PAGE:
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I need to get integer solutions for the next equation: $$x^{2}-y^{4}=336$$ I know equations that look like $x^{2}-y^{2}=n$ have solutions $x$ and $y$ where $x=\frac{a+b}{2}$ and $y=\frac{a-b}{2}$, $a$ and $b$ being both odd or even. But I can not figure out how to solve the equation.

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  • $\begingroup$ $$(x-y^2)(x+y^2)=2^4\times3\times7$$ $\endgroup$ – Bumblebee Feb 10 '15 at 11:57
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From $$x^2 - y^4 = 336 \iff (x - y^2)(x + y^2) = 336$$ we note that:

  1. $x - y^2$ and $x + y^2$ are both divisors of $336$;
  2. $x$ and $y^2$ must be either both even or both odd.
  3. $x > y^2$;

The divisor pairs of $336$ are $$(1,\ 336),\ (2,\ 168),\ (3,\ 112),\ (4,\ 84),\ (6,\ 56),\ (7,\ 48),\ (8,\ 42),(12,\ 28),\ (14,\ 24),\ (16,\ 21)$$ and applying condition $(2)$ we reduce them down to $$(2,\ 168),\ (4,\ 84),\ (6,\ 56),\ (8,\ 42),\ (12,\ 28),\ (14,\ 24).$$

Now, if you know the sum and the difference of two quantities you can go back to the original quantities. Applying this observation to the above pairs yields $$(85,\ 83),\ (44,\ 40),\ (31,\ 25),\ (25,\ 17),\ (20,\ 8),\ (19,\ 5).$$ Those are $x$ and $y^2$ respectively. Since the second member of the pair must be a perfect square the only candidate left is $$(31,\ 25),$$ that is, $x = 31$ and $y = 5$. You can check that this is the only solution.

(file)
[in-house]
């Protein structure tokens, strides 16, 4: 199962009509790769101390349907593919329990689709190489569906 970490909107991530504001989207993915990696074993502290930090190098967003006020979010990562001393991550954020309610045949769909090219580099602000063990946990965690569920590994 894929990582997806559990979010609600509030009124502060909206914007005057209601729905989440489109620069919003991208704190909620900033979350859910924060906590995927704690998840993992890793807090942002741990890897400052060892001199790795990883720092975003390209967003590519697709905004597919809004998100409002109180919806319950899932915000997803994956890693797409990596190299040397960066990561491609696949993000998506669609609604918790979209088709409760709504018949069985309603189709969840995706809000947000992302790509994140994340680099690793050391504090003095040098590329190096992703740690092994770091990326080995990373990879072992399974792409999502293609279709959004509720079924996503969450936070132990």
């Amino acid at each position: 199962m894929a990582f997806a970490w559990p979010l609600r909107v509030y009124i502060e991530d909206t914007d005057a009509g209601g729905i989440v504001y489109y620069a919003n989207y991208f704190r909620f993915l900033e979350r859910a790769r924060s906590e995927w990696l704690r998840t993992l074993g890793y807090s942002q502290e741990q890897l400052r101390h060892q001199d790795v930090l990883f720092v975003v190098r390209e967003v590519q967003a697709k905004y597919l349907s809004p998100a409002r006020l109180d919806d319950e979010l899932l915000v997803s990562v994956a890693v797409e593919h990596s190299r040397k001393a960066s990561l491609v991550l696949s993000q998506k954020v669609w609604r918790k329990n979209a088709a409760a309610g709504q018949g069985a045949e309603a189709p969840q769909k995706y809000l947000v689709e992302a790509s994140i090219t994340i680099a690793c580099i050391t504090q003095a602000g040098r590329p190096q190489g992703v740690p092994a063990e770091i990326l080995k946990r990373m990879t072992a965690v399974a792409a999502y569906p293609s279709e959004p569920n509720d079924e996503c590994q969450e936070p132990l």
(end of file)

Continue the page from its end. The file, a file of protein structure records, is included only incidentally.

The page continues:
Note: I included only the solutions with $x, y \in \mathbb N$. It is trivial to extend the result to $\mathbb Z$.


As an aid for myself I wrote this Haskell program. Maybe someone will find it interesting: https://gist.github.com/rubik/47436a726143393e3d20

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  • $\begingroup$ That was a very nice answer. It was short and sweet, it was straightforward, and it was easily understandable. Well done mate. $\endgroup$ – George N. Missailidis Jul 23 '17 at 23:07
  • $\begingroup$ @GeorgeN.Missailidis Thanks a lot, I appreciate it! $\endgroup$ – rubik Jul 24 '17 at 7:38
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try substitution of

z=y^2

then you will have x^2-z^2 = 336. As you will find x and z, you will find y as well

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You were doing correct. The equation is also equal to $(x+y^2)(x-y^2)$. Now you know that $x,y^2$ are of same parity. Factorize 336 as $2^4*3*7$. Make cases like 336*1(no solution)...etc. Let me know if I need to elaborate.

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  • $\begingroup$ @Garbil Singhal please could you elaborate so I can see it clearer. Thank you very much. $\endgroup$ – Haritz Feb 10 '15 at 13:41
  • $\begingroup$ See Rubik's solution $\endgroup$ – user167045 Feb 10 '15 at 14:01

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